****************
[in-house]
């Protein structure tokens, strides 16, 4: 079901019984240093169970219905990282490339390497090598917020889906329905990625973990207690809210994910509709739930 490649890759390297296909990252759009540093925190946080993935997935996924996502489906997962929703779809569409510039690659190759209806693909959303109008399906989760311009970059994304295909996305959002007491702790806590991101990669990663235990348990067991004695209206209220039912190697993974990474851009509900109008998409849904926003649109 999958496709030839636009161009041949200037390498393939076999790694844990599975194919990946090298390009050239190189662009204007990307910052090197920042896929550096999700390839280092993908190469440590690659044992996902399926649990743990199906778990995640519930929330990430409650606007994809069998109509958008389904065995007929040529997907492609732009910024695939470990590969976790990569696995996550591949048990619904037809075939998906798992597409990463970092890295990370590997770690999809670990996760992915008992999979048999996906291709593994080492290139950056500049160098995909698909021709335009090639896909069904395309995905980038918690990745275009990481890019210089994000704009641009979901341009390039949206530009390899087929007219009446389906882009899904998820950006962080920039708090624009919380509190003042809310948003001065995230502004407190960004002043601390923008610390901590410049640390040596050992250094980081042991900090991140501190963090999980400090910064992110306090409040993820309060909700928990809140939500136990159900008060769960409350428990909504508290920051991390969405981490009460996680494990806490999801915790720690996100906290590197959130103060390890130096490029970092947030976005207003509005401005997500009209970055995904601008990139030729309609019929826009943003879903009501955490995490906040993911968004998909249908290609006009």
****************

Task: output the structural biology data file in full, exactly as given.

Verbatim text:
[in-house]
């Protein structure tokens, strides 16, 4: 079901019984240093169970219905990282490339390497090598917020889906329905990625973990207690809210994910509709739930 490649890759390297296909990252759009540093925190946080993935997935996924996502489906997962929703779809569409510039690659190759209806693909959303109008399906989760311009970059994304295909996305959002007491702790806590991101990669990663235990348990067991004695209206209220039912190697993974990474851009509900109008998409849904926003649109 999958496709030839636009161009041949200037390498393939076999790694844990599975194919990946090298390009050239190189662009204007990307910052090197920042896929550096999700390839280092993908190469440590690659044992996902399926649990743990199906778990995640519930929330990430409650606007994809069998109509958008389904065995007929040529997907492609732009910024695939470990590969976790990569696995996550591949048990619904037809075939998906798992597409990463970092890295990370590997770690999809670990996760992915008992999979048999996906291709593994080492290139950056500049160098995909698909021709335009090639896909069904395309995905980038918690990745275009990481890019210089994000704009641009979901341009390039949206530009390899087929007219009446389906882009899904998820950006962080920039708090624009919380509190003042809310948003001065995230502004407190960004002043601390923008610390901590410049640390040596050992250094980081042991900090991140501190963090999980400090910064992110306090409040993820309060909700928990809140939500136990159900008060769960409350428990909504508290920051991390969405981490009460996680494990806490999801915790720690996100906290590197959130103060390890130096490029970092947030976005207003509005401005997500009209970055995904601008990139030729309609019929826009943003879903009501955490995490906040993911968004998909249908290609006009």